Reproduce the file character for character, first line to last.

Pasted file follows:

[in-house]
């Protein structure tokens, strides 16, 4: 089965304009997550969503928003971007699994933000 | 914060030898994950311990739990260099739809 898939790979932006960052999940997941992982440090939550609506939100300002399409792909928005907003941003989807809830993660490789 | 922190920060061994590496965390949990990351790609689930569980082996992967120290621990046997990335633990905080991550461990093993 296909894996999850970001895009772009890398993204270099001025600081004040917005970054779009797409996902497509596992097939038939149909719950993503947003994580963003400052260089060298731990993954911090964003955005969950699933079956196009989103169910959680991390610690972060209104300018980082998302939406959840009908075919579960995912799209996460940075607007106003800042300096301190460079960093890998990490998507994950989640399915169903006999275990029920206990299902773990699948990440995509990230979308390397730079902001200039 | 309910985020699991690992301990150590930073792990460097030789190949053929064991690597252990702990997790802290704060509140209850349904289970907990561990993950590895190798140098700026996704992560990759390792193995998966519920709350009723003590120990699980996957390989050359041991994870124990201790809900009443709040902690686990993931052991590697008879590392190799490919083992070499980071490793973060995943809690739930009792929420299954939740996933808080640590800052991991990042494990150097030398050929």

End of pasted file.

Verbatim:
[in-house]
């Protein structure tokens, strides 16, 4: 089965304009997550969503928003971007699994933000 | 914060030898994950311990739990260099739809 898939790979932006960052999940997941992982440090939550609506939100300002399409792909928005907003941003989807809830993660490789 | 922190920060061994590496965390949990990351790609689930569980082996992967120290621990046997990335633990905080991550461990093993 296909894996999850970001895009772009890398993204270099001025600081004040917005970054779009797409996902497509596992097939038939149909719950993503947003994580963003400052260089060298731990993954911090964003955005969950699933079956196009989103169910959680991390610690972060209104300018980082998302939406959840009908075919579960995912799209996460940075607007106003800042300096301190460079960093890998990490998507994950989640399915169903006999275990029920206990299902773990699948990440995509990230979308390397730079902001200039 | 309910985020699991690992301990150590930073792990460097030789190949053929064991690597252990702990997790802290704060509140209850349904289970907990561990993950590895190798140098700026996704992560990759390792193995998966519920709350009723003590120990699980996957390989050359041991994870124990201790809900009443709040902690686990993931052991590697008879590392190799490919083992070499980071490793973060995943809690739930009792929420299954939740996933808080640590800052991991990042494990150097030398050929």